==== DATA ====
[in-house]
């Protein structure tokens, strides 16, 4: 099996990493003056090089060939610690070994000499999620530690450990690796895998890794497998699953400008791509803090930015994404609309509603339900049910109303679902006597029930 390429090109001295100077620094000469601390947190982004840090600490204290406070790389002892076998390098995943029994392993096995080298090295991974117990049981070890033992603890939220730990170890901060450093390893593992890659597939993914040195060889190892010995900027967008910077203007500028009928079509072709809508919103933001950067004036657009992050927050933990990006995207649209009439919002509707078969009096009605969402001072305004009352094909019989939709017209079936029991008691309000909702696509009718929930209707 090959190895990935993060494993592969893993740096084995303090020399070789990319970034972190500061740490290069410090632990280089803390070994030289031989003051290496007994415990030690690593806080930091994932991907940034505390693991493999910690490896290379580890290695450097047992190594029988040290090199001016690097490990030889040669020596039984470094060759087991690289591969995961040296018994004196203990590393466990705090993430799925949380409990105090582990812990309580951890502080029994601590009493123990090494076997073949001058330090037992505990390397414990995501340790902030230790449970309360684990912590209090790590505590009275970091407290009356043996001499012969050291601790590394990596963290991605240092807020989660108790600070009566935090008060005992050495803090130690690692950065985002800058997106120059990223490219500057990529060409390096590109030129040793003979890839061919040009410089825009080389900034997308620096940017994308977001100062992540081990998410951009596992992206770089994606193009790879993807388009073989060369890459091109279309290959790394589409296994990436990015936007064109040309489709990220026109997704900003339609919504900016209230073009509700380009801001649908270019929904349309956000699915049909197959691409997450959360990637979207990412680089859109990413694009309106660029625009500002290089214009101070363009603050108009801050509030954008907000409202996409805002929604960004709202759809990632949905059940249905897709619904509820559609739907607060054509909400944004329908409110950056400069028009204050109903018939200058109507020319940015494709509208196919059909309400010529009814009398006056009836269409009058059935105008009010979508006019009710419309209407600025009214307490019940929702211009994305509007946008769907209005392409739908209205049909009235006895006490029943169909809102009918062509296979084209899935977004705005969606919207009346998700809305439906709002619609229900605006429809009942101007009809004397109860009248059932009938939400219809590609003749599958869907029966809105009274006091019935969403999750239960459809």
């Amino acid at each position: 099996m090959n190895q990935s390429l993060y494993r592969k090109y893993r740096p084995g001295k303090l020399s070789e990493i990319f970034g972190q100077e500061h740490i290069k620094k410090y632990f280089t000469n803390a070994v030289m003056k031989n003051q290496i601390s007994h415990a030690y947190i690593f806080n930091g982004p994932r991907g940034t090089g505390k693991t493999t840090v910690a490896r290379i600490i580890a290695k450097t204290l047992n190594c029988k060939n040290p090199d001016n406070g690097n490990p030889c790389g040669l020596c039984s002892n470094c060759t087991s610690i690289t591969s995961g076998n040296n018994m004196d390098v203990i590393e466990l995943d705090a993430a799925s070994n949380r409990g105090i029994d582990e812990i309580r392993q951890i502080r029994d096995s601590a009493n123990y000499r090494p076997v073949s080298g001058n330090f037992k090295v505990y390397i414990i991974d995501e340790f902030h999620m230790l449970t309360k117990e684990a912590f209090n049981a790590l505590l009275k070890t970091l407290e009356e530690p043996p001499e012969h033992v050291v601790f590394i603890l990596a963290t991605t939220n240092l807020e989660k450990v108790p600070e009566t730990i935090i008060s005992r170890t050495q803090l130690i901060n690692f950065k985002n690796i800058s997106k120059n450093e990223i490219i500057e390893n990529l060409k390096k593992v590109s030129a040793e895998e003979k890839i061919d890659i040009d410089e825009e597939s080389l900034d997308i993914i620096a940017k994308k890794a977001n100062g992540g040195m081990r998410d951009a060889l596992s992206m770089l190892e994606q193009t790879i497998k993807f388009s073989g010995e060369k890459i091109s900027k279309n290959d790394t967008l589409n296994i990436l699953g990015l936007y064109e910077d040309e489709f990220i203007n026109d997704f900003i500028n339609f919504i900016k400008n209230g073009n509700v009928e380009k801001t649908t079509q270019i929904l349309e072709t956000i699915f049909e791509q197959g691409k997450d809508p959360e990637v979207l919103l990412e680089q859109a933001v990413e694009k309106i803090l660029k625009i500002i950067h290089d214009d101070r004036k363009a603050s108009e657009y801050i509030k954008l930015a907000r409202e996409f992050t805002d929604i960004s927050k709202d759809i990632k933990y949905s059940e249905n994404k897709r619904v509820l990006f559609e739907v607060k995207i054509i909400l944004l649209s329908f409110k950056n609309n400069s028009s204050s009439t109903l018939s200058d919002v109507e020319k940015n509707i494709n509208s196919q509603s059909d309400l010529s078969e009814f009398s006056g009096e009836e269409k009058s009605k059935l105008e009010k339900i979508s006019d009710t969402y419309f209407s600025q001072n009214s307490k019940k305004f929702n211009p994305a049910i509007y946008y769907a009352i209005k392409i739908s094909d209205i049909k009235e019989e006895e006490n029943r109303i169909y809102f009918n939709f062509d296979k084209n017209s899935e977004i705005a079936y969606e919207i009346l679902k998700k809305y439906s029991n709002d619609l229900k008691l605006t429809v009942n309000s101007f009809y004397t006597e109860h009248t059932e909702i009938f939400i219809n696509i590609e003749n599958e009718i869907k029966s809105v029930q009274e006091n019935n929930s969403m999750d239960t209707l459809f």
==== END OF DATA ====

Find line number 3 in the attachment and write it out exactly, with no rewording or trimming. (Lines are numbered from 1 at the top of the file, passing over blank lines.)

């Amino acid at each position: 099996m090959n190895q990935s390429l993060y494993r592969k090109y893993r740096p084995g001295k303090l020399s070789e990493i990319f970034g972190q100077e500061h740490i290069k620094k410090y632990f280089t000469n803390a070994v030289m003056k031989n003051q290496i601390s007994h415990a030690y947190i690593f806080n930091g982004p994932r991907g940034t090089g505390k693991t493999t840090v910690a490896r290379i600490i580890a290695k450097t204290l047992n190594c029988k060939n040290p090199d001016n406070g690097n490990p030889c790389g040669l020596c039984s002892n470094c060759t087991s610690i690289t591969s995961g076998n040296n018994m004196d390098v203990i590393e466990l995943d705090a993430a799925s070994n949380r409990g105090i029994d582990e812990i309580r392993q951890i502080r029994d096995s601590a009493n123990y000499r090494p076997v073949s080298g001058n330090f037992k090295v505990y390397i414990i991974d995501e340790f902030h999620m230790l449970t309360k117990e684990a912590f209090n049981a790590l505590l009275k070890t970091l407290e009356e530690p043996p001499e012969h033992v050291v601790f590394i603890l990596a963290t991605t939220n240092l807020e989660k450990v108790p600070e009566t730990i935090i008060s005992r170890t050495q803090l130690i901060n690692f950065k985002n690796i800058s997106k120059n450093e990223i490219i500057e390893n990529l060409k390096k593992v590109s030129a040793e895998e003979k890839i061919d890659i040009d410089e825009e597939s080389l900034d997308i993914i620096a940017k994308k890794a977001n100062g992540g040195m081990r998410d951009a060889l596992s992206m770089l190892e994606q193009t790879i497998k993807f388009s073989g010995e060369k890459i091109s900027k279309n290959d790394t967008l589409n296994i990436l699953g990015l936007y064109e910077d040309e489709f990220i203007n026109d997704f900003i500028n339609f919504i900016k400008n209230g073009n509700v009928e380009k801001t649908t079509q270019i929904l349309e072709t956000i699915f049909e791509q197959g691409k997450d809508p959360e990637v979207l919103l990412e680089q859109a933001v990413e694009k309106i803090l660029k625009i500002i950067h290089d214009d101070r004036k363009a603050s108009e657009y801050i509030k954008l930015a907000r409202e996409f992050t805002d929604i960004s927050k709202d759809i990632k933990y949905s059940e249905n994404k897709r619904v509820l990006f559609e739907v607060k995207i054509i909400l944004l649209s329908f409110k950056n609309n400069s028009s204050s009439t109903l018939s200058d919002v109507e020319k940015n509707i494709n509208s196919q509603s059909d309400l010529s078969e009814f009398s006056g009096e009836e269409k009058s009605k059935l105008e009010k339900i979508s006019d009710t969402y419309f209407s600025q001072n009214s307490k019940k305004f929702n211009p994305a049910i509007y946008y769907a009352i209005k392409i739908s094909d209205i049909k009235e019989e006895e006490n029943r109303i169909y809102f009918n939709f062509d296979k084209n017209s899935e977004i705005a079936y969606e919207i009346l679902k998700k809305y439906s029991n709002d619609l229900k008691l605006t429809v009942n309000s101007f009809y004397t006597e109860h009248t059932e909702i009938f939400i219809n696509i590609e003749n599958e009718i869907k029966s809105v029930q009274e006091n019935n929930s969403m999750d239960t209707l459809f």